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Free HPV Vaccination Cuts Genital Wart Cases in Australia

Update Date: Apr 19, 2013 08:20 AM EDT

The number of human genital warts in Australia has dropped significantly thanks to the introduction of the free human papilloma virus (HPV) vaccine, according to a new study.

In 2007, Australia became one of the first countries to offer free HPV vaccinations, which protects against the types of HPV that cause 90 percent of genital warts as well as other forms that can cause cancer, to girls as young as 12 and women as old as 26.

Researchers in the latest study monitored the effects of the HPV vaccine for five years using data from sexual health services.  The findings revealed the incidence of genital warts decline by more than 90 percent in adolescent and teenage girls in the first four to five years after the introduction of the HPV vaccine in Australia.

Researchers found that there was more than a 70 percent decrease in the number of 21 to 30 year old women with genital warts after the vaccine compared to three to four years before the vaccine became available.

Furthermore the drop in genital wart incidence among girls and women were accompanied by 50 percent to 80 percent decreases in the incidence of genital warts among heterosexual boys and young men.

Researchers found no difference in wart frequency in heterosexual women or men older than 30 after the introduction of the free vaccine.

Researchers said the declining HPV rates in men is probably due to a phenomenon called herd-immunity or immunity that occurs when the vaccination of a portion of the population provide a measure of protection for individuals who have no developed immunity.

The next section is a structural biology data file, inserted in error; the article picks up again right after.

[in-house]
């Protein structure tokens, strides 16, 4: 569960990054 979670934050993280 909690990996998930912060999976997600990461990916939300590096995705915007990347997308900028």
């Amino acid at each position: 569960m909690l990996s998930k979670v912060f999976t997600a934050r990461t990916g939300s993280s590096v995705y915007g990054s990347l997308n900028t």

Researchers said the study provided a window into the impact of HPV vaccination in a real-world community as opposed to a clinical trial.

"It actually generated data consistent with what we hoped and predicted would happen," Dr. Greg Poland, of Mayo Clinic in Rochester, Minn., and who was not involved in the latest study told Medpage Today.  "It showed in a large study that [the vaccine] worked and it worked fabulously."

Poland added that the results in the latest study might also apply to the U.S. and other countries that have introduced HPV vaccination.  He said that the latest findings should reassure girls, women and parents that the vaccine is safe, effective and does not promote promiscuity.

According to Everyday Health, Australian boys ages 12 and 13 will also be entitled to the free HPV vaccine starting this year.  Australian health officials hope that the vaccine will prevent genital warts and anal, penile, and oropharyngeal cancer in men.

The findings are published in the British Medical Journal (BMJ).  

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